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The hotel photos that don’t match reality

Why you can’t always trust glossy promotional images online

From rusty sunloungers to dingy hot tubs, a report by Which? Travel shows what happens when hotels and travel agents over-promise and under-deliver.

The photos below, taken by disgruntled guests, reveal the reality behind some of the idyllic hotels advertised online.

Travellers were left outraged after paying thousands of pounds for hotels that fell woefully short of what they were promised. These included five-star accommodation with a building site outside, and a hotel pictured and advertised as ‘on the beach’ that was anything but.


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VIP or prison yard?


Francesca Brown couldn’t wait for a soak in her Hoseasons ‘VIP’ cottage hot tub on the Isle of Wight.

She’d booked the property on the strength of the website’s promotional photos, which showed a clapboard house and pretty garden.

So she was shocked to find a mound of gravel surrounded by overgrown weeds, tree roots and discarded cigarette butts.

Video: The reality behind the glossy hotel images online


‘It looked more like a prison yard than a premium cottage,’ Ms Brown told us, after arranging the long weekend for her 40th birthday celebration.

She sought compensation and secured an £86 payout from the company, which was equal to 15% of the cost of the holiday.

In response, Hoseasons told us: ‘The images of the site are representative of the customer experience, although in some cases we recognise there are variations in the outdoor space. We are reviewing the current pictures to ensure they give a clear overview of the site and will be removing any we believe don’t meet our guidelines.’


Find out who you can trust with your holiday booking with our best and worst travel agents.


Tui good to be true


Robert Thompson booked a Tui holiday to the Hotel Castello di Rodi in Rhodes after being seduced by images of the rooftop pool online.

But instead of aquamarine waters fringed by exotic flowers, he found overgrown trees, cracked tiles and sunloungers so corroded that they were ready for the scrap heap.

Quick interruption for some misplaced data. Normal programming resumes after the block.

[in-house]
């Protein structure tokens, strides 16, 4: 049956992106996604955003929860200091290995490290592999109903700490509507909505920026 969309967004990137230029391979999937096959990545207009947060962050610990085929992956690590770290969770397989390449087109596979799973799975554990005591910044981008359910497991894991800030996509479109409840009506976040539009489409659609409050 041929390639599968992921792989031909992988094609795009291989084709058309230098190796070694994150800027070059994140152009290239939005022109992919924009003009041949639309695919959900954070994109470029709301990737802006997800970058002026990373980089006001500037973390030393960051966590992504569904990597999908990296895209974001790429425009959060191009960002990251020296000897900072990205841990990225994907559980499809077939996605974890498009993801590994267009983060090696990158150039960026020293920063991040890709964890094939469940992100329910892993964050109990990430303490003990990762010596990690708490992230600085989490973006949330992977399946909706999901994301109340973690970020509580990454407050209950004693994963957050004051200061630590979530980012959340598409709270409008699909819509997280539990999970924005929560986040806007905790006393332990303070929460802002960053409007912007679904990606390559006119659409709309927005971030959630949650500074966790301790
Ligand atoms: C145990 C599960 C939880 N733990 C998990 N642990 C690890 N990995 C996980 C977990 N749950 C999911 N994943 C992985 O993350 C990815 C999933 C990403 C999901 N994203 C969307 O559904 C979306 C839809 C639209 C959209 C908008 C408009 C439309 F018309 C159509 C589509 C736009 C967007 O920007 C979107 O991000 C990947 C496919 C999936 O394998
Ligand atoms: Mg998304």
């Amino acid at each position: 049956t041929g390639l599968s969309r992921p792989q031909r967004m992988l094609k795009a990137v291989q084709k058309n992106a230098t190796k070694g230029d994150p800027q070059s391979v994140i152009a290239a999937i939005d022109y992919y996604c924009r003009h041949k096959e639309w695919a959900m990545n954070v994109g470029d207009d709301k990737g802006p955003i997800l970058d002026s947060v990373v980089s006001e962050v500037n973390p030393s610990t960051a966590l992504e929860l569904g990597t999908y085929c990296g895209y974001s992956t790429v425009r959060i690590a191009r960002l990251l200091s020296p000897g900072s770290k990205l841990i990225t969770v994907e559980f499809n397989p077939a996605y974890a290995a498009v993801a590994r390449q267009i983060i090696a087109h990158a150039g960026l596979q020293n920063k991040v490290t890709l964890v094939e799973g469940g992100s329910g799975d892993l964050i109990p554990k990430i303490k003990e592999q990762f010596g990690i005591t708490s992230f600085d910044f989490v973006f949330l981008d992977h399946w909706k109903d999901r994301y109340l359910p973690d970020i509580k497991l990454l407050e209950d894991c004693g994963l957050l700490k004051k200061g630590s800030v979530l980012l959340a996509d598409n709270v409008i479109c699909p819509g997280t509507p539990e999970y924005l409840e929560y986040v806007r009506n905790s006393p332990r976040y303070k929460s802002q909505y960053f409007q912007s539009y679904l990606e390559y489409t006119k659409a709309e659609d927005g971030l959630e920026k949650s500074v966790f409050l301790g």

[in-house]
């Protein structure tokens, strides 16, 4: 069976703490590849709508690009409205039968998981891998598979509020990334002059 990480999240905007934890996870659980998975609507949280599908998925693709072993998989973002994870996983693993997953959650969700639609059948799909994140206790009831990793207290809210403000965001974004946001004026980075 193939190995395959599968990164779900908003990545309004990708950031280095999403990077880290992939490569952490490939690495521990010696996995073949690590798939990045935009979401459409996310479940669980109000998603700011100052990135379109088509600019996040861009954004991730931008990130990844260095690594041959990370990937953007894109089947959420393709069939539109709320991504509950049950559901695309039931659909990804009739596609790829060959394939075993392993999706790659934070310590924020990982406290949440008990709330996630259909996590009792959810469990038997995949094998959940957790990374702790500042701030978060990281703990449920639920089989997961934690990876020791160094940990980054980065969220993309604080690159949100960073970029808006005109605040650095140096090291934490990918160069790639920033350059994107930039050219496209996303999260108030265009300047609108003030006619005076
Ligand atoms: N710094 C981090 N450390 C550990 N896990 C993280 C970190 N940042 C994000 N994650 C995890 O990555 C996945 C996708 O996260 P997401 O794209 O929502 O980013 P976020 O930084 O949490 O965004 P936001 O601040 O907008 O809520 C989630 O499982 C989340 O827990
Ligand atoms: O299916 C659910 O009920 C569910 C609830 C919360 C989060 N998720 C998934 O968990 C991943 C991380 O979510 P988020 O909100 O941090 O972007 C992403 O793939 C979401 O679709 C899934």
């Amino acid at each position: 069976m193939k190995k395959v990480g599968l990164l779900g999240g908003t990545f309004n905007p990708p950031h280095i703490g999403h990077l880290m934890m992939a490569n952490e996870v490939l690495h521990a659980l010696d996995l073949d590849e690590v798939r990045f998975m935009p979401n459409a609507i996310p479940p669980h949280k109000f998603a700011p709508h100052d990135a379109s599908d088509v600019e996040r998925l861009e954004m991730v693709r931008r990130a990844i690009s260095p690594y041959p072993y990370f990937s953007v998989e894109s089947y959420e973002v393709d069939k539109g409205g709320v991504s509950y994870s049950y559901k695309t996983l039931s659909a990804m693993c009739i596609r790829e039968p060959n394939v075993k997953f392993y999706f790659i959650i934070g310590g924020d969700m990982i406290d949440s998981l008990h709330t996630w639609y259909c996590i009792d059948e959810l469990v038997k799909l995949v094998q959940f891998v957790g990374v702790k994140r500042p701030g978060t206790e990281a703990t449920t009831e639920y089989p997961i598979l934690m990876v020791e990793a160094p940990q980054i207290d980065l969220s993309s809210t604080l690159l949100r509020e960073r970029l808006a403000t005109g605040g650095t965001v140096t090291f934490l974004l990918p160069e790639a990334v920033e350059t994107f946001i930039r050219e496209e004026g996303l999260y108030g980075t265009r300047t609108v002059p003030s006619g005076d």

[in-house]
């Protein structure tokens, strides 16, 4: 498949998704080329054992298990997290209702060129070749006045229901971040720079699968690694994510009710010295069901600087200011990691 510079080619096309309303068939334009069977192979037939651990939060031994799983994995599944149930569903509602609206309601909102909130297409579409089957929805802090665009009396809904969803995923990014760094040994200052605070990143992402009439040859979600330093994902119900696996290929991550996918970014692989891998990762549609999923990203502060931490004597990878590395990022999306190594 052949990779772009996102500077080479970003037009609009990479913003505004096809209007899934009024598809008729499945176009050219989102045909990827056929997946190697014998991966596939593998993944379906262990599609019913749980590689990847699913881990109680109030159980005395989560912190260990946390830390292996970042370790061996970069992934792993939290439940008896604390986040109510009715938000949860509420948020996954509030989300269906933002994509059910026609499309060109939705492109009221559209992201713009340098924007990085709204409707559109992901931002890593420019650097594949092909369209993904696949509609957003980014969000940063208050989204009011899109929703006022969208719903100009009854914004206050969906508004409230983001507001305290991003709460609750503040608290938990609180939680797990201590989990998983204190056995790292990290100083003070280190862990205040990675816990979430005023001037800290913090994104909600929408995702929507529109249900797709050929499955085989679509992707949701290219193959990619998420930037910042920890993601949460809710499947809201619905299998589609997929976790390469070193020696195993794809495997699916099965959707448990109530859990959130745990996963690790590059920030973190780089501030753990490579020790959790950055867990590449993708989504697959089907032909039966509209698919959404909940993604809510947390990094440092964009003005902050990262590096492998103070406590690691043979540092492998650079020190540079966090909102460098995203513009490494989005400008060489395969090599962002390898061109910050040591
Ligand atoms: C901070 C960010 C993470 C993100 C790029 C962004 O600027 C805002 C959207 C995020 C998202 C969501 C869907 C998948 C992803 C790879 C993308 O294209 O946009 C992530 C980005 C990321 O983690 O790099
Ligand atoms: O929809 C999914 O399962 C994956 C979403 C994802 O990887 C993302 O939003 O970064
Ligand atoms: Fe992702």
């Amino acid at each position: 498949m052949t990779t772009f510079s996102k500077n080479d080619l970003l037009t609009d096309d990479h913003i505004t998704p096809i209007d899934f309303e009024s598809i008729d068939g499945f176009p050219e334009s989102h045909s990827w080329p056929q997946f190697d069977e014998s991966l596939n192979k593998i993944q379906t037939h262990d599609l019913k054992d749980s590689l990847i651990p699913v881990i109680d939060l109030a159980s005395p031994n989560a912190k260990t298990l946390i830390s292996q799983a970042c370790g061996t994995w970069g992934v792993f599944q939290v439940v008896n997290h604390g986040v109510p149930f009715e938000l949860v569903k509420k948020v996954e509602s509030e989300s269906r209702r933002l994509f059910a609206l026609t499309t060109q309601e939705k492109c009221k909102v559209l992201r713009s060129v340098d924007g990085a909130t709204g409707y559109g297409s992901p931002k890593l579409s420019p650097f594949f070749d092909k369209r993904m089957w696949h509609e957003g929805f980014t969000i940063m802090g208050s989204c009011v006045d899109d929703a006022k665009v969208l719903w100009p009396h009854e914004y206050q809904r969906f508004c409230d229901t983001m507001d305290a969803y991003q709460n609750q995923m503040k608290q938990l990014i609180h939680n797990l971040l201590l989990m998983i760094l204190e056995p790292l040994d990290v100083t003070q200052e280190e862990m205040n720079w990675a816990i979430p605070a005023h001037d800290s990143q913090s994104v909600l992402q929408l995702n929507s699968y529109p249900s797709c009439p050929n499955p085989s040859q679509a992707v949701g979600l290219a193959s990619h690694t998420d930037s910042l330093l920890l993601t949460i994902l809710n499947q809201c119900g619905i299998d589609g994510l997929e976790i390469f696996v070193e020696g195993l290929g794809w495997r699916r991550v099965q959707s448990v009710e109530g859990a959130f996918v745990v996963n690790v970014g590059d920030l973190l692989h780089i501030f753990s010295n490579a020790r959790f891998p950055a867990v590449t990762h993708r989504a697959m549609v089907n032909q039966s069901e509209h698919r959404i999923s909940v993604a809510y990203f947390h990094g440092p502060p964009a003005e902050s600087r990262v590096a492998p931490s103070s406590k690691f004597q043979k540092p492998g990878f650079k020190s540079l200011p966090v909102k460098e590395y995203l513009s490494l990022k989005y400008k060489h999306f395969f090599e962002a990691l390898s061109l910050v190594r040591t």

Inside was no better. The lobby’s brown leather armchairs, which had looked so classy online, were haemorrhaging their stuffing.

‘The whole place was tatty, tired and dingy,’ he said. ‘I couldn’t believe it when the door handle to the balcony fell off in my hand. It was almost farcical.’

Mr Thompson was awarded a £500 voucher in compensation after a lengthy complaints process via Abta (the Association of British Travel Agents).

A spokesperson for Tui told us that it was reviewing its online content for the Hotel Castello di Rodi, adding that it ‘takes all customer feedback seriously’.

Beware the small print


Mr Heath was expecting luxury when he booked the five-star Movenpick on Dubai’s exclusive Jumeirah Beach.

But when he headed for his sunlounger, instead of swaying palm trees he found a ‘crane swinging right over the pool’.

Extensive construction works meant his stay was ‘very noisy with banging, hammering, drilling and shouting’.

He booked through Travel Republic, which rejected his compensation claim. A spokesperson told us it had been upfront about ‘enhancement works at the hotel’ during the booking process.

Mr Heath says he didn’t see this warning. Our subsequent checks found it in the small print at the bottom of the payment page.

Misleading claims

On arrival, Linda Allsop’s hotel in Mallorca looked just like its photos – spilling on to golden sands, just steps from the ocean. So she couldn’t believe it when the porter carried her luggage to the hotel across the road instead.

Holiday Hypermarket’s website (part of the Tui group) described her property as ‘on a beach’ and showed photos of the Hotel Levante. However, she was in fact booked into its sister property, Levante Park – with a strip of tarmac between her and the beachfront.

‘Surely that’s false advertising,’ she said. ‘I was in sheer disbelief that I wasn’t staying in the hotel pictured!’

Several Tripadvisor reviews prove that Linda isn’t the first guest to feel duped in this way.

Tui refunded Linda and her partner £50 each and the online description was changed to ‘two-minute walk to a beach’. But when we checked, photos of the beachfront hotel were still being used for promotion.

The hotel’s marketing potentially breaks regulation 5 of consumer protection law: a misleading action, which could cause the average consumer to make a transactional decision they wouldn’t have otherwise made. We have contacted the Advertising Standards Agency, and if a complaint is upheld the operator will have no choice but to change its marketing.

How to spot a fake

As these nightmare scenarios prove, appearances can be deceiving. Some hotels will use photographic techniques – including a fish-eye lens, clever filters or Photoshop – to make a property look better than it is.

Others might use images that are years old and neglect to show the wear and tear on rooms and facilities.

Always check real photos from guests on Tripadvisor, Booking.com and other websites – ignoring those uploaded by the hotels themselves. If you still get caught out, follow our advice on your rights to a refund if your hotel is not as promised.

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